Brenda Arnau was an American-born female singer and actress active in England and the United States, possibly best known for singing the title theme for the James Bond film, "Live and Let Die."
Born Brenda Burton in Cleveland, Ohio in June 1941, she was one of two children; her younger brother passing away at an undefined date. She took the last name, "Arnaud," from her first husband which was later shortened to "Arnau." She later married Michael Bastow, a movie art-director, and had a daughter, Shelley Arnau.
Originally, Arnau considered a career as a fashion designer, but she also worked as a telephone operator, a go-go dancer and as a hairdresser in San Francisco before moving to Las Vegas to audition as a showgirl. She eventually landed a guest-spot on "The Joey Bishop Show" and a part in the movie "Finian's Rainbow," later joining the USO as an entertainer on the U.S. Armed Forces Network during the Vietnam War, performing for American troops in the war-zone.
Afterward, she had a successful cabaret act in Paris after the war, moving to London where she was discovered by famed producer Kenneth Tynan while singing at London's Playboy Club in 1970. Tynan added her to the cast of his production of "Oh Calcutta." She stayed with the production for seven months before leaving on a world tour of cabaret gigs. She returned to England in 1973 where composer George Martin hired her to sing on the soundtrack to the James Bond film, "Live and Let Die," composed by Paul and Linda McCartney. She also starred in the movie as a cabaret singer. Arnau also went on to star in and develop the role of Silvia in the original London production of the rock musical, "Two Gentlemen of Verona." She also appeared on British television, particularly on the 1975 "Morecambe and Wise" Christmas Show, performing Shirley Bassey’s hit, "Big Spender" and the March 24, 1976 episode of "The Benny Hill Show." She also had guest spots on "The John Denver Show" and "Frost’s Weekly" but her James Bond performance led to her signing a three-year record deal with RCA in London as well as a cabaret season at Caesar's Palace in Las Vegas. By now billed as B.J. Arnau, she also released an album of soul music backed by a variety of artists including Francis Moneyman of Sky and Curved Air, Albert Lee of Head, Hands and Feet, Herbie Flowers and Rosetta Hightower.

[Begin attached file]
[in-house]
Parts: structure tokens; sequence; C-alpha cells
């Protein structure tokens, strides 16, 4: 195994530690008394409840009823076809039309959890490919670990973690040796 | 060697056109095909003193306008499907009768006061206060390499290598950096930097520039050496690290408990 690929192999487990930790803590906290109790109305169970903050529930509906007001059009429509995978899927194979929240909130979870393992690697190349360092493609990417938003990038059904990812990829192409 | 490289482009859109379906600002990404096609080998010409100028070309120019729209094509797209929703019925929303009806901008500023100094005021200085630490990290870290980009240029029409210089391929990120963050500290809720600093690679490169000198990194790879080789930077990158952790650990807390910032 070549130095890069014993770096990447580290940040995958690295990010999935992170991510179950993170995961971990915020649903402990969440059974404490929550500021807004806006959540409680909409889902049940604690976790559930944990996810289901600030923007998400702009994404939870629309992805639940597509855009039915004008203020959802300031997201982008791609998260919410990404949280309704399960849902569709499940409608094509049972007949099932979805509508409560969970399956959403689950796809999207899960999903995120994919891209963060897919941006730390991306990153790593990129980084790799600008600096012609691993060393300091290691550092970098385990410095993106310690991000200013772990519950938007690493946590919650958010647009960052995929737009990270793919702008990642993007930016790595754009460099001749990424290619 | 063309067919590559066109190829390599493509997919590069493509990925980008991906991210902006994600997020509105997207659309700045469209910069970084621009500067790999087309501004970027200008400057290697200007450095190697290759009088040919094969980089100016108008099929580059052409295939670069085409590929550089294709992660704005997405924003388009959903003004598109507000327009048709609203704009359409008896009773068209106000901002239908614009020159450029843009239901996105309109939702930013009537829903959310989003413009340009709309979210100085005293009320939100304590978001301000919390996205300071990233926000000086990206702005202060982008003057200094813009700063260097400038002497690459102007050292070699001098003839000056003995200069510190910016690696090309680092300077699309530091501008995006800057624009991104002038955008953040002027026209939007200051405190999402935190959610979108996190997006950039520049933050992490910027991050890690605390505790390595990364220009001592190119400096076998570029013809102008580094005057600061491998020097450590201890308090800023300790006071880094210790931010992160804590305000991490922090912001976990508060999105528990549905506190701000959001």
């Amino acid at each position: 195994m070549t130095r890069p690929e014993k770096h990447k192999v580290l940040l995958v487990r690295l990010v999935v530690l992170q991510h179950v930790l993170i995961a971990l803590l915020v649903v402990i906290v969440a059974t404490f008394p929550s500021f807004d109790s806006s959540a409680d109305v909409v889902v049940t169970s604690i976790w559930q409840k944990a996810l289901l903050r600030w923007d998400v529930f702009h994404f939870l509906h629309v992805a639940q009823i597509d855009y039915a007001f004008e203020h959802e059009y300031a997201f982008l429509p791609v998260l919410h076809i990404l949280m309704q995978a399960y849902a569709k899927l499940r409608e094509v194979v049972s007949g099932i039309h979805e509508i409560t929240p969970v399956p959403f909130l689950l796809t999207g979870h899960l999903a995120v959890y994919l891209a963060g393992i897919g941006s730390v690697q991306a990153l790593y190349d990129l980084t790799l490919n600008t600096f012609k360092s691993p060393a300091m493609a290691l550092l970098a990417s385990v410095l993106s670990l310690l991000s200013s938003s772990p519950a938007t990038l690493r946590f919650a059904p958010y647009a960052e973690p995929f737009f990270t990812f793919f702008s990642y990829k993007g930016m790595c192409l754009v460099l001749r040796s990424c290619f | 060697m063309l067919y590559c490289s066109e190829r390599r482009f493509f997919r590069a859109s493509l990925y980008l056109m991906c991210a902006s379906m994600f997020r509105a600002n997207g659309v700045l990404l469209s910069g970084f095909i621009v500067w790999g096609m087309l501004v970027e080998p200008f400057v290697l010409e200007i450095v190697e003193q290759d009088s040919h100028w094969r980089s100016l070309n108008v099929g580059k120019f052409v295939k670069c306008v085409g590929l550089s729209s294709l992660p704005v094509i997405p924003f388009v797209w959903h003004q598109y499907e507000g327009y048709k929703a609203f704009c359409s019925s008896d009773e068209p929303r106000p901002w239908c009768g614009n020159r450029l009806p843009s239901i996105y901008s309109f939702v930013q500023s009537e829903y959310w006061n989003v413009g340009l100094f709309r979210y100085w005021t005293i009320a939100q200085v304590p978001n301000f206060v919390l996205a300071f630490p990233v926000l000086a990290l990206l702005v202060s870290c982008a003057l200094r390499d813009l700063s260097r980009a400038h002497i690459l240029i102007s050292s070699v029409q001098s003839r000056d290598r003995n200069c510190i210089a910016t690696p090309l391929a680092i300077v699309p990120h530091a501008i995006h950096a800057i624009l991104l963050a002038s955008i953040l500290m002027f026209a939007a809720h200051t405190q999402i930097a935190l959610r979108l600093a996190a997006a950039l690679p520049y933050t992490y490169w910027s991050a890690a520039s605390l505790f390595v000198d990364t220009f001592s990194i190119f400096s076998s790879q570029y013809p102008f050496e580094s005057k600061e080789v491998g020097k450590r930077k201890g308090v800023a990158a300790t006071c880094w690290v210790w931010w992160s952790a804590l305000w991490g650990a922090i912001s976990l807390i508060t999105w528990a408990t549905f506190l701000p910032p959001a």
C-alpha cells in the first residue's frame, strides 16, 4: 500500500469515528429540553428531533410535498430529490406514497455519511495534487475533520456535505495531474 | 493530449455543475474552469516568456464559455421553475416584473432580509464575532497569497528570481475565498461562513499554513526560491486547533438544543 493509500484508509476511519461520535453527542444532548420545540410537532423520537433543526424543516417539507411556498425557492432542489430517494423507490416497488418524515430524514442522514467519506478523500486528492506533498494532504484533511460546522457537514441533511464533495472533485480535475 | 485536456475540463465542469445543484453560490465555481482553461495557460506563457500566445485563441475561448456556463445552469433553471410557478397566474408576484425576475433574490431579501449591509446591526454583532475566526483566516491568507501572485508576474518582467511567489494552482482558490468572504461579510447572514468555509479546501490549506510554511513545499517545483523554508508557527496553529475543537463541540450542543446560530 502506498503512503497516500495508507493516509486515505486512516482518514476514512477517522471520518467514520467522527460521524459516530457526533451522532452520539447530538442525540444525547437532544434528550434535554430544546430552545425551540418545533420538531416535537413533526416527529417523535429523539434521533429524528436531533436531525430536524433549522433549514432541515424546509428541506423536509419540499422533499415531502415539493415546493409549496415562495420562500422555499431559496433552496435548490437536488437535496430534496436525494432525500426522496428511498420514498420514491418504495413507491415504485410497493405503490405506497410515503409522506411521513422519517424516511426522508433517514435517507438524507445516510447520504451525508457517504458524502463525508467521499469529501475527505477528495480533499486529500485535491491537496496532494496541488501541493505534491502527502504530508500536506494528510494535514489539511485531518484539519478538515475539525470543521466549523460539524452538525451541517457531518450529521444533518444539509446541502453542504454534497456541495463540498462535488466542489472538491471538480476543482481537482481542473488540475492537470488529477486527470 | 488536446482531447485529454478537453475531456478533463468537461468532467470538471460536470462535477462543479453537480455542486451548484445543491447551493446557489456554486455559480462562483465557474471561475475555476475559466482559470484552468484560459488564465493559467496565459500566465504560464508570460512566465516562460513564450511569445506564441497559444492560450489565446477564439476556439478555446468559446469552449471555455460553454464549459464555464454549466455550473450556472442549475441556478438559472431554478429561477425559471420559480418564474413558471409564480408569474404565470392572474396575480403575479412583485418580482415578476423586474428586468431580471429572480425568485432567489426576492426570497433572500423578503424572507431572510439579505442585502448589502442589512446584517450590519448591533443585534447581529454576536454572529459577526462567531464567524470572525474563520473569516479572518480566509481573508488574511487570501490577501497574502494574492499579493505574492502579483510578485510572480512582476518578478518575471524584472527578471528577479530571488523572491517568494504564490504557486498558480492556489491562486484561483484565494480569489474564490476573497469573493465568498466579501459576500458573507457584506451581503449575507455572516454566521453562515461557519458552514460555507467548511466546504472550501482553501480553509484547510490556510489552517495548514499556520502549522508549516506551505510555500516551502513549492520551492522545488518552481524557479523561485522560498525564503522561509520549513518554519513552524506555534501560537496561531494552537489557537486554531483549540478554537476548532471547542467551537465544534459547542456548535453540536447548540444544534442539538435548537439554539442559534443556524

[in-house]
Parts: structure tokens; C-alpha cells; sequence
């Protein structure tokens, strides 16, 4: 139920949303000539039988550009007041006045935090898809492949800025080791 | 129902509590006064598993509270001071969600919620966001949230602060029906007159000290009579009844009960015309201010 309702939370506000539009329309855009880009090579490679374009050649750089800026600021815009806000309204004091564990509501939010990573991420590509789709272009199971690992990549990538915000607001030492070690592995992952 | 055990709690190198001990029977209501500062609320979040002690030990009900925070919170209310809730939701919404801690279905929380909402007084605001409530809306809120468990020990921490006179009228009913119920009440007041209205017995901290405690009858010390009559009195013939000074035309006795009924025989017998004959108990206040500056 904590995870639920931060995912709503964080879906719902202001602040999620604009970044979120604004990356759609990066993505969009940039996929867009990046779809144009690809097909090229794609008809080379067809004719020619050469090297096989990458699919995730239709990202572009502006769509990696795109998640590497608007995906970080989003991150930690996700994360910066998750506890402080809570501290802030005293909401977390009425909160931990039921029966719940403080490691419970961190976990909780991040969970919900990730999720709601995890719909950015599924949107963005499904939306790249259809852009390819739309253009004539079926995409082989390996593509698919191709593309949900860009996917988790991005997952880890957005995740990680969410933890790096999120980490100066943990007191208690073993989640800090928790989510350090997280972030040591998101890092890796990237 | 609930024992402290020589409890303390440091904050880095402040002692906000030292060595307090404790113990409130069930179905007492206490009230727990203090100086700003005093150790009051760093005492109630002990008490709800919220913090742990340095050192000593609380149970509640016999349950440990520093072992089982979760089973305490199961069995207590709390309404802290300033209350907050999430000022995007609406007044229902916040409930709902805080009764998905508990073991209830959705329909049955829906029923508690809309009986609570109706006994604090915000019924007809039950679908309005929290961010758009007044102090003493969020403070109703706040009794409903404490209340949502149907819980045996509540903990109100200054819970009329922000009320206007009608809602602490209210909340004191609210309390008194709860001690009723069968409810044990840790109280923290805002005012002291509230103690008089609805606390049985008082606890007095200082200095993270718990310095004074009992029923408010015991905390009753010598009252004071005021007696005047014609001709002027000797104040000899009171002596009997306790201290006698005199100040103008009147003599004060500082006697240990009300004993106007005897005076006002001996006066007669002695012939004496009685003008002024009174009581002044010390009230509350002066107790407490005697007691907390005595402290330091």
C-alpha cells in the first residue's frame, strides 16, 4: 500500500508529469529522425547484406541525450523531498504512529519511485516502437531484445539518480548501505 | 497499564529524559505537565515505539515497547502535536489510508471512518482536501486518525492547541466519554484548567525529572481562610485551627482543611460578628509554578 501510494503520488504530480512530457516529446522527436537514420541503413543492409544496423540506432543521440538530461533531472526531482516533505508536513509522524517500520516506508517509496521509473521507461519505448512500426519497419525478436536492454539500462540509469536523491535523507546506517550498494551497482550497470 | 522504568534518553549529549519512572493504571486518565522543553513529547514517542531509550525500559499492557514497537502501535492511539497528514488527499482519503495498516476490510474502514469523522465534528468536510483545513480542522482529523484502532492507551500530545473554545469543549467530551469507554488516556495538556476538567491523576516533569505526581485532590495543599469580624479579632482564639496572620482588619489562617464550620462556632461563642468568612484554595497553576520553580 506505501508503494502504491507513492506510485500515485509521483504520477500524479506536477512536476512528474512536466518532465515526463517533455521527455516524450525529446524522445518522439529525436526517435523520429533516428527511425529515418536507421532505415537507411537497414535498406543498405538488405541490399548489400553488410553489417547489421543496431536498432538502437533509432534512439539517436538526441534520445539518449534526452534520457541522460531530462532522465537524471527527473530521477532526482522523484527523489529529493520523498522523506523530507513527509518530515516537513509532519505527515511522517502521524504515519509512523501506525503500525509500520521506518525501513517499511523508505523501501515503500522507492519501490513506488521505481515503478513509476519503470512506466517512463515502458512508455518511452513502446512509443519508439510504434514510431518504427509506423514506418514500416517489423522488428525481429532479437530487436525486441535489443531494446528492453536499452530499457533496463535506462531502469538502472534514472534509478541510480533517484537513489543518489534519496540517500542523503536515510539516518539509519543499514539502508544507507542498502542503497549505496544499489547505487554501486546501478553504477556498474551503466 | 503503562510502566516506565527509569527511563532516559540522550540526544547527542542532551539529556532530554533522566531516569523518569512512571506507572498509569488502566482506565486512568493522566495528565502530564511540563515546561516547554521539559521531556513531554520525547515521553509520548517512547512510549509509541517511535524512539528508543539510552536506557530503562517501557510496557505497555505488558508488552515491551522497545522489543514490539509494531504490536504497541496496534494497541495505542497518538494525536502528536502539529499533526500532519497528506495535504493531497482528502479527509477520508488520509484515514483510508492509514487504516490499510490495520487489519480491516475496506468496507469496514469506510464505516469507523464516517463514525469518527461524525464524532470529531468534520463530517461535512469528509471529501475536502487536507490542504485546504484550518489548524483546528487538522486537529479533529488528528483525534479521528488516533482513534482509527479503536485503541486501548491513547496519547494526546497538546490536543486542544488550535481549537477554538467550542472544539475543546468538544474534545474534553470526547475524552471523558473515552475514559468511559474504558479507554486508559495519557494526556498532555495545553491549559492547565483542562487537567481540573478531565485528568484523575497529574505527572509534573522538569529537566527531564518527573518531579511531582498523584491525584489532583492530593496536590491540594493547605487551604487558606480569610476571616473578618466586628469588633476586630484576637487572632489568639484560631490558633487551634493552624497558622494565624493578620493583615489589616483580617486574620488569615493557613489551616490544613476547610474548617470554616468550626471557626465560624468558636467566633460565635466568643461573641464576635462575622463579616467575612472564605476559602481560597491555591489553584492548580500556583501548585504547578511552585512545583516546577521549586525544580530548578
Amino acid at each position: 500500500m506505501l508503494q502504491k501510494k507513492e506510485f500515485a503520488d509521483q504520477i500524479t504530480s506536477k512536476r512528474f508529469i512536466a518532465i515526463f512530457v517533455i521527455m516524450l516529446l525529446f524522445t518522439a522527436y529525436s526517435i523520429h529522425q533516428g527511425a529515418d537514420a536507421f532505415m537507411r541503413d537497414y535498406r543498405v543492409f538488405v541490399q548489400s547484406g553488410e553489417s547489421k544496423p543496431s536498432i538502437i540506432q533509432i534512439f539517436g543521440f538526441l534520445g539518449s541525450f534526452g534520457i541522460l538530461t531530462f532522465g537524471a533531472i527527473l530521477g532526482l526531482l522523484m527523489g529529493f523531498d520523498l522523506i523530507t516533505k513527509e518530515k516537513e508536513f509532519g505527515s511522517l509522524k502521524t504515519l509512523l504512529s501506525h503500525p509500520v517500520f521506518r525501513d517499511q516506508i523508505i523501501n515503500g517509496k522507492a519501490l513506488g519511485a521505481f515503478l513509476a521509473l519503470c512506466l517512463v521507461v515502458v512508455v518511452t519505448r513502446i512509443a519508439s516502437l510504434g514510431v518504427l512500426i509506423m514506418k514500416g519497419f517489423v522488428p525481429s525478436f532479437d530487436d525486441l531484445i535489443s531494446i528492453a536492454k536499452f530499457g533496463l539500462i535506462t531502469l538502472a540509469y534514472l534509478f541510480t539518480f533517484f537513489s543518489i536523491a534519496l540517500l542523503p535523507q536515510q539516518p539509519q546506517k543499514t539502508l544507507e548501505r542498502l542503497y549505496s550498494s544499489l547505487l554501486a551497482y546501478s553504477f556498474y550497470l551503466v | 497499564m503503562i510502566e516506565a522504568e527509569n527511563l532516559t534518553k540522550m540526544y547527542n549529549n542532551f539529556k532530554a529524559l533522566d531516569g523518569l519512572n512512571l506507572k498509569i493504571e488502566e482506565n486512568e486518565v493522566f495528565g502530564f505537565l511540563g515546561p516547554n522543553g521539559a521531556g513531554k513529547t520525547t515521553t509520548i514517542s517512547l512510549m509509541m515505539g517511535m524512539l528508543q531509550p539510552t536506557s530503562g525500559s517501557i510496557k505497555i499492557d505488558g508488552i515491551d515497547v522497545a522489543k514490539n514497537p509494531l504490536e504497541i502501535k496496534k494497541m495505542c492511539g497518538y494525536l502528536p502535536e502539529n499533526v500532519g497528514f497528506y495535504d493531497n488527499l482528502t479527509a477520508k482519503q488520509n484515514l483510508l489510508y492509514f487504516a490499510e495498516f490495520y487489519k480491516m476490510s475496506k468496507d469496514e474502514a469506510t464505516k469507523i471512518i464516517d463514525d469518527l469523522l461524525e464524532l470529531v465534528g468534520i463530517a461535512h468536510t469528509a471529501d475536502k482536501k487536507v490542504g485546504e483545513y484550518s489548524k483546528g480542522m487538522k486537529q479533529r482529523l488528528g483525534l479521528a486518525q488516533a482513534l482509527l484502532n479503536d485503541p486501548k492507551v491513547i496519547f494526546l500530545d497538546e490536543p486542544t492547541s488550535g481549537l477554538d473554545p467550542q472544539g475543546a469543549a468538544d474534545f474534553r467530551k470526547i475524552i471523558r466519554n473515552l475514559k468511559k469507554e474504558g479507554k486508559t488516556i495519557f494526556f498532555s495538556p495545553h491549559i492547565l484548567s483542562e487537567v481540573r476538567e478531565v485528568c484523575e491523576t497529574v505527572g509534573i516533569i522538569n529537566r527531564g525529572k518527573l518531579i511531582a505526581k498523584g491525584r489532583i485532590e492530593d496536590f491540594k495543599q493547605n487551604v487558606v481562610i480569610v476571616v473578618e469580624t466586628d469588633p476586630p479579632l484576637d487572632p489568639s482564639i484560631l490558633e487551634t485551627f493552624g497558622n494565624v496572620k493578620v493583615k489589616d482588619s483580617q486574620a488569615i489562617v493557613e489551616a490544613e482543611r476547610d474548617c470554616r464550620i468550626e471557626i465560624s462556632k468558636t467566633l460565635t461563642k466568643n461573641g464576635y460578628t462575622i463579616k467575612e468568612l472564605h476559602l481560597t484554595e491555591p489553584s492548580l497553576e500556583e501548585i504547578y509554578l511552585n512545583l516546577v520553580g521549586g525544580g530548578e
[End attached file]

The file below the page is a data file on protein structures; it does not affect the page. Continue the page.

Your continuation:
Sadly, Arnau died of a brain tumor on November 1989, survived by her daughter, Shelly Arnaud, by her second husband and granddaughter, who will be carrying on her legacy.